Building Coding Confidence with Codemoji



Computational thinking is really about thinking. It’s about formulating ideas in a structured way, that, conveniently enough, can in the modern world be communicated to a computer, which can then do interesting things.

-Ender Muab’Dib

A while ago I was approached by one of the founders of Codemoji and asked to explore the merits of Codemoji for students.  As educators I find we are less concerned with the available platform but will explore anything that can harness student skill sets, self confidence, social-emotional intelligence, etc.  After thorough exploration I find this could be a viable option for some teachers looking for another tool to explore coding and develop computational thinking skills.

Check it out:

What is it?

With Codemoji, the inner workings of websites are demystified as students get hands-on experience building web pages and animations. The “emoji” part of Codemoji is exactly that: a library of relatable emoticons that represent specific, text-based commands in HTML, CSS, and JavaScript (for example, an HTML Head Tag is represented by a panda head emoticon). Emojis are strung together to create lines of code that follow standard coding logic and syntax. Run the Codemoji in the Live Display box to instantly see the webpage or animation in action. The Show Tags tab displays the text version of the code.  The primary benefit here is that it allows students to focus on CT learning strategies of decomposition, abstraction, pattern recognition, and algorithmic thinking.

This browser based platform makes it easy to use for both teachers and students.

Each lesson starts with step-by-step, multimodal instructions: text and a computerized text-to-speech option, followed by drag-and-drop animated instructions showing Codemoji moving from the Emoji Box into the Text Editor (in HTML lessons only). Students can run and get instant feedback on their code and progress at their own speed.  This can be a great option for teachers in Primary and Junior classrooms looking to introduce alternative coding languages into their practice.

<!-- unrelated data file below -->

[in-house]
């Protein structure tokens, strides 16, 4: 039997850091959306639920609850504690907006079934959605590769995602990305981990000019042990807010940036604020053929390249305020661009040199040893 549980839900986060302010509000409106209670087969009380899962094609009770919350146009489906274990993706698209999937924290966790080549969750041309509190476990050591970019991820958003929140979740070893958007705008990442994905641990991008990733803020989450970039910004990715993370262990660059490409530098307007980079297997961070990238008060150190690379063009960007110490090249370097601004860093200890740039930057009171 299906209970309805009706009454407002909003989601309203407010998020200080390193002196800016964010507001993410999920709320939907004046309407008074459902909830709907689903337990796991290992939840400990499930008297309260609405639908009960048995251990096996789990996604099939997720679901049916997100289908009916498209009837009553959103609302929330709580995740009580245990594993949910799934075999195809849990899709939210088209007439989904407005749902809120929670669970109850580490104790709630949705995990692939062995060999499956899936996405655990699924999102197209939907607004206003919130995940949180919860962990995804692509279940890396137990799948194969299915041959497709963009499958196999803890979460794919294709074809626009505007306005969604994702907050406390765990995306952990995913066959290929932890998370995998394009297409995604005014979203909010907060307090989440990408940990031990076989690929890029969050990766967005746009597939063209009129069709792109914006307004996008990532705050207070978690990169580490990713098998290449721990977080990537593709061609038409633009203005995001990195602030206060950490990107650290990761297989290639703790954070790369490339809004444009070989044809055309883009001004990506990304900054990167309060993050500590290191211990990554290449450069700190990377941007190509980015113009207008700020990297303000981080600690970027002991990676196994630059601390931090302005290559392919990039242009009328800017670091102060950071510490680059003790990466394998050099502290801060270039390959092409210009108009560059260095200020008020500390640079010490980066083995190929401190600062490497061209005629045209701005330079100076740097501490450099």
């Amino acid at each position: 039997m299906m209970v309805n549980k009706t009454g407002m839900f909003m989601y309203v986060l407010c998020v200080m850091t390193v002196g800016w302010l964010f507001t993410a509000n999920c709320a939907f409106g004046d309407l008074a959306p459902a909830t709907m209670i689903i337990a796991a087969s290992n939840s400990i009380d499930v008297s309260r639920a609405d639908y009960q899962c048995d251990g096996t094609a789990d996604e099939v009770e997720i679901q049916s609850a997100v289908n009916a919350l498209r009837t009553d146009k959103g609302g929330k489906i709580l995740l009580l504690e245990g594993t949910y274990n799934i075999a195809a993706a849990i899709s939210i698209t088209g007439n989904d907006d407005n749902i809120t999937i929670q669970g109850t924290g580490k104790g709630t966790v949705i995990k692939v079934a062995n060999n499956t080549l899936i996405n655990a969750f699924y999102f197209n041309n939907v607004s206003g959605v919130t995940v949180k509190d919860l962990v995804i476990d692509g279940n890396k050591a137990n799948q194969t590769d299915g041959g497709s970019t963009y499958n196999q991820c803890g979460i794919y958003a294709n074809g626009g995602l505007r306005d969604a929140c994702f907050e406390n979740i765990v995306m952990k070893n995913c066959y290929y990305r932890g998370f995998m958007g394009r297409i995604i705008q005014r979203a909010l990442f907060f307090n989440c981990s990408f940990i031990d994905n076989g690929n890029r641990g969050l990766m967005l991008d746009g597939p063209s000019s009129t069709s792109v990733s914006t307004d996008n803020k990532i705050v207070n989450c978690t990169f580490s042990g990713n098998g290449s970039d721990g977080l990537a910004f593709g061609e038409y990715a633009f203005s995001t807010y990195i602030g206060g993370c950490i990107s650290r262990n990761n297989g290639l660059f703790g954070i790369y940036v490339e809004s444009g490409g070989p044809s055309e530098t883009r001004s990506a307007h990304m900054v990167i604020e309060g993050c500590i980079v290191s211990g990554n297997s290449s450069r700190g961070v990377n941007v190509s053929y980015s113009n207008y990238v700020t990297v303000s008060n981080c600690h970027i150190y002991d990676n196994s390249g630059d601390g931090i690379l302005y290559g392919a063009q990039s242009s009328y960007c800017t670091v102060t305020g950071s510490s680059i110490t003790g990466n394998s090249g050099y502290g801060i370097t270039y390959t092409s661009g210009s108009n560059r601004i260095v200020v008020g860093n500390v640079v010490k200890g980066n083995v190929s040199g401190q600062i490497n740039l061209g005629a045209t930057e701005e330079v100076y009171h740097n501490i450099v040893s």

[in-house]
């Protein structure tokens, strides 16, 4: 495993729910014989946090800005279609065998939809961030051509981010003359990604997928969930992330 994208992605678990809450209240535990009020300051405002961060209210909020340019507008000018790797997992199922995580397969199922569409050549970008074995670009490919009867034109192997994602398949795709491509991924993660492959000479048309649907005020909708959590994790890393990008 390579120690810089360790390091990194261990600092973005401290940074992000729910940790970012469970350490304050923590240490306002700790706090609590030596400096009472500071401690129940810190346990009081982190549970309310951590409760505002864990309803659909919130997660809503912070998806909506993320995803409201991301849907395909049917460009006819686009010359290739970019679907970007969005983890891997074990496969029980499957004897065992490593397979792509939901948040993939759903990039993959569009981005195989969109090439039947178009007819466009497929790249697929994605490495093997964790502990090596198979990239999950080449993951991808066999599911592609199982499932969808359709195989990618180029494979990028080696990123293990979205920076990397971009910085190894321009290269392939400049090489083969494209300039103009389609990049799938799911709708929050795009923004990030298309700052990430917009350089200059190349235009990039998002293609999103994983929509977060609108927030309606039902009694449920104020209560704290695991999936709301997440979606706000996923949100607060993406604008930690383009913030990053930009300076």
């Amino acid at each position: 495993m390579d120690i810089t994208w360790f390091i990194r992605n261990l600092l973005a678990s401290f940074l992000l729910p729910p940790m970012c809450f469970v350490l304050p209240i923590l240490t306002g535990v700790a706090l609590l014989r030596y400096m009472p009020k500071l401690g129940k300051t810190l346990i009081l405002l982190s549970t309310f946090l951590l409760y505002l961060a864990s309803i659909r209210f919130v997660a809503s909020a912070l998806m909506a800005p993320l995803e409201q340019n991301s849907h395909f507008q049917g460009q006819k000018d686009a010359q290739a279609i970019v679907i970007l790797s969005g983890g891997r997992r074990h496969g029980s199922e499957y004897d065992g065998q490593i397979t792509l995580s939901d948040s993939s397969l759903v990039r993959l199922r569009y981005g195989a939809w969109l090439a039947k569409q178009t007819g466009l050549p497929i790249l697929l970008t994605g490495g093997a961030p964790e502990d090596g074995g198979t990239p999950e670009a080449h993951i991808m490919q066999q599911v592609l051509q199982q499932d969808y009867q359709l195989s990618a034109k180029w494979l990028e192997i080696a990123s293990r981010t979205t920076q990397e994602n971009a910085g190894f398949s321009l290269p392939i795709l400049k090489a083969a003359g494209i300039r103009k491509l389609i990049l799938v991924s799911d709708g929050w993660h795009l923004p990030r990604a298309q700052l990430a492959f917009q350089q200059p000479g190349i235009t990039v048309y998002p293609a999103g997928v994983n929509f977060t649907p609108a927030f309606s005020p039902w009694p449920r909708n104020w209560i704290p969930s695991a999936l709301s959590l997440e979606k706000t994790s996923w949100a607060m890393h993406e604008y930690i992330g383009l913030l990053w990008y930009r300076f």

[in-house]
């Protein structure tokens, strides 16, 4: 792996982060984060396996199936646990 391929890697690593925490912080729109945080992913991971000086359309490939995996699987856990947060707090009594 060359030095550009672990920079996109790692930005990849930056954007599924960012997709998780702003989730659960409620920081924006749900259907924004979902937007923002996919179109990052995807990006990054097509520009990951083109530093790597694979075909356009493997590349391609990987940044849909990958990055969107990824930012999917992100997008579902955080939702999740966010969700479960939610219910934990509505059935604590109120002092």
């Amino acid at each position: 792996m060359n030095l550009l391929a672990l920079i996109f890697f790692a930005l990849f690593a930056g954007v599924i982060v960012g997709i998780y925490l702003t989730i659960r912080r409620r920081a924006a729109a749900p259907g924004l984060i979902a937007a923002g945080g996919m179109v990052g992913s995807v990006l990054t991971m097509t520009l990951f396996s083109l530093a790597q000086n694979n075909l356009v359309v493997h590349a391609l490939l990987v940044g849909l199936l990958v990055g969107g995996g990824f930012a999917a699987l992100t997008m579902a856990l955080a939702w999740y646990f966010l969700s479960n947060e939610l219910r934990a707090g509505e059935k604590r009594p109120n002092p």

Here is a video on how teachers and students can construct animations:

Students can also begin to build their own webpages:

How can Teachers use Codemoji?

Codemoji is an engaging tool that helps teachers guide students through the main coding technologies that drive websites: HTML, CSS, and JavaScript. Content-wise, Codemoji easily fits into most classes including secondary or specialized classes such as computer science, STEM,etc.  It offers a great scaffolding opportunity to explore multiple coding languages.  It provides students with opportunities to transition from block-based coding to more syntax problem based learning.

Students can work individually or collaboratively, either by exploring in the Playground (HTML and CSS) or tinkering around in the Workshop (JavaScript). The teacher dashboard manages classes, tracks student progress, and presents data/assessments in a variety of ways.

Codemoji Dashboard

Codemoji Dashboard









Accessibility  & Inclusivity

An additional benefit of the program is that it is more accessible for students and strives for inclusion.  The platform also is more structured to support a variety of learning exceptionalities including: dyslexia, visual motor deficit, and executive functioning.  The large icon/emoji structure makes it easy to navigate and more accessible for students looking to program.

Thank you Livio Bolzon for the resources and viable information.


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